Kids Having Kids: Economic Costs and Social Consequences of Teen Pregnancy

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Edited by Saul D. Hoffman and Rebecca A. Maynard

The Urban Institute Press
448 pages. $34.50 paperback.

Despite a 36 percent drop between 1991 and 2004, the U.S. still has the industrial world’s highest teen pregnancy and birth rates. Each year, 7.5 percent of American girls 15 to 19 years old become pregnant, resulting in 422,000 births.

This second edition of Kids Having Kids follows the groundbreaking 1997 analysis of how teen childbearing affects mothers, fathers, children and society. To update findings through the middle of this decade and explore the impact of delaying childbearing until the early 20s, editors Saul D. Hoffman, a professor of economics, and Rebecca A. Maynard, a professor of education and social policy, join 18 other experts.

Children struggle more than their teen mothers or fathers, according to this study. In 2005 data from Illinois, which links birth records to child welfare reports, teen mothers were twice as likely to be reported for abuse or neglect or to have a child in foster care as mothers who were 20 or 21. A 2002 U.S. study shows that 14 percent of sons of teen mothers have been in prison by their late 30s, compared with 6 percent of sons of 20- to 21-year-old mothers. Another 2002 study finds that daughters of teen mothers are likely to become teen mothers themselves; a daughter’s risk of teen motherhood falls by nearly 60 percent if she is born to a mother in her early 20s.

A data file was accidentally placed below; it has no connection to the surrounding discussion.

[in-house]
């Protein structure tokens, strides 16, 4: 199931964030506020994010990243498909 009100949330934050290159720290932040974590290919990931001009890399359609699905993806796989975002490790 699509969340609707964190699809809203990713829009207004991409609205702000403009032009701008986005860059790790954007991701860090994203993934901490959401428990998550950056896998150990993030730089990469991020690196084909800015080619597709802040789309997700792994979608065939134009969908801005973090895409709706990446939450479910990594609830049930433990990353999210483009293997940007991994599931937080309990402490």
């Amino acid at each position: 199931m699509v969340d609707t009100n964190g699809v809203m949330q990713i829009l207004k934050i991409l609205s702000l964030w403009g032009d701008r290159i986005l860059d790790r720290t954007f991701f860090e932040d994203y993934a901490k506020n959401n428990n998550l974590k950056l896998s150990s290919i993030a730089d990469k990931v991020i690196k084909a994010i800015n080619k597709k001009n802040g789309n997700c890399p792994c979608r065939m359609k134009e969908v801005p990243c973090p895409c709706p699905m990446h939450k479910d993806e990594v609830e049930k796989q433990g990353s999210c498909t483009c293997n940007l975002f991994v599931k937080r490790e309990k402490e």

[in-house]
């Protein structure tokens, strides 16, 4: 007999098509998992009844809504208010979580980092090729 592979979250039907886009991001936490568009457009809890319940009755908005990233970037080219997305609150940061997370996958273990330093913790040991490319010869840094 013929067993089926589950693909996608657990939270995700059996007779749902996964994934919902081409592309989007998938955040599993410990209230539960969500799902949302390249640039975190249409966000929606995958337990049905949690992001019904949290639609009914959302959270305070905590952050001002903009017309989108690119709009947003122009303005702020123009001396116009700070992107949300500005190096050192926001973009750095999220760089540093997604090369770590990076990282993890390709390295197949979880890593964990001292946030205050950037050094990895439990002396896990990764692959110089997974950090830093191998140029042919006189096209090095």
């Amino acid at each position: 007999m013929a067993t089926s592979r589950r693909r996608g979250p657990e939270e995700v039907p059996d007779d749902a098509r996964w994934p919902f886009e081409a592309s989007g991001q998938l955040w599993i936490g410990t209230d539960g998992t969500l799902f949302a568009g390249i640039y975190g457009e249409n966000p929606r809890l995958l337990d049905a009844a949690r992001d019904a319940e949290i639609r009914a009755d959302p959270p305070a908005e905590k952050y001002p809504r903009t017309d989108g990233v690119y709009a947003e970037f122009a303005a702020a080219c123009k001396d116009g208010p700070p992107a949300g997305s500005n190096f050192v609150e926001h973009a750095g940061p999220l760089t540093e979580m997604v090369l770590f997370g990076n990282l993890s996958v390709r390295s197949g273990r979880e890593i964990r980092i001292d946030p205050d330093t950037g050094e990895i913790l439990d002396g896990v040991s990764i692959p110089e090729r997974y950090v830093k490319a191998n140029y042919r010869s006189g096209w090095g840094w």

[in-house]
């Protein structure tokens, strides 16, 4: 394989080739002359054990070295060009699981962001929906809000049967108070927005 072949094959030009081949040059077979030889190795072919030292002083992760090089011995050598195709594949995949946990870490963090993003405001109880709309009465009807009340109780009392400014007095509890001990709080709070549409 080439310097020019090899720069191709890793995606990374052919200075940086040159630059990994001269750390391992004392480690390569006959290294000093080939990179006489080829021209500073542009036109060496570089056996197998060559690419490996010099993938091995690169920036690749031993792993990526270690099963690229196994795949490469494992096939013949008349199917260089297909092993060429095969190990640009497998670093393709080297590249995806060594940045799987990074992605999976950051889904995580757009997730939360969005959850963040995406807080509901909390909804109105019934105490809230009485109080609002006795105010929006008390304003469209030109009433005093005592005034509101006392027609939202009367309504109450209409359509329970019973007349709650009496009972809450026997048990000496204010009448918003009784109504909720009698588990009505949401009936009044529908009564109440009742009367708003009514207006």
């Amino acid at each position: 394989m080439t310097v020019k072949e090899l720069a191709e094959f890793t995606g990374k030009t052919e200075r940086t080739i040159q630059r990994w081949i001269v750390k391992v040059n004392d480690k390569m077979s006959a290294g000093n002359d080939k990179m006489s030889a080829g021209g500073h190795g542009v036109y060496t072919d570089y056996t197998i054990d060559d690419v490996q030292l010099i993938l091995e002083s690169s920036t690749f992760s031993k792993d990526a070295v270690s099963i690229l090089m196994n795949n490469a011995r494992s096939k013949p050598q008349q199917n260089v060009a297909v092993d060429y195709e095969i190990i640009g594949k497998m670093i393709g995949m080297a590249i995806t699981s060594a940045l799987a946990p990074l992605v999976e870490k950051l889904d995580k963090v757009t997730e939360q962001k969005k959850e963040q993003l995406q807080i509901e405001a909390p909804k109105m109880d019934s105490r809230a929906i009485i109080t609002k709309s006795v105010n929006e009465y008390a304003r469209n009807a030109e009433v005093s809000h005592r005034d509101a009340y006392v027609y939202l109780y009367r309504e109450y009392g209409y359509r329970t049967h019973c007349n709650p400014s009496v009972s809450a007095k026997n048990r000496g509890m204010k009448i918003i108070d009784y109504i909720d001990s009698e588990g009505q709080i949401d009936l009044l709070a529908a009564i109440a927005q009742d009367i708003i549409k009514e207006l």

In a new evaluation of pregnancy prevention programs, the authors found that intensive, multi-component youth development programs for high-risk adolescents show the most promise of reducing pregnancy. However, programs vary so greatly that more evaluation is needed.

Costs of teen parenthood fall most heavily on society. If all teen mothers delayed childbirth until their 20s, nearly $28 billion would be saved in social program costs. (800) 537-5487,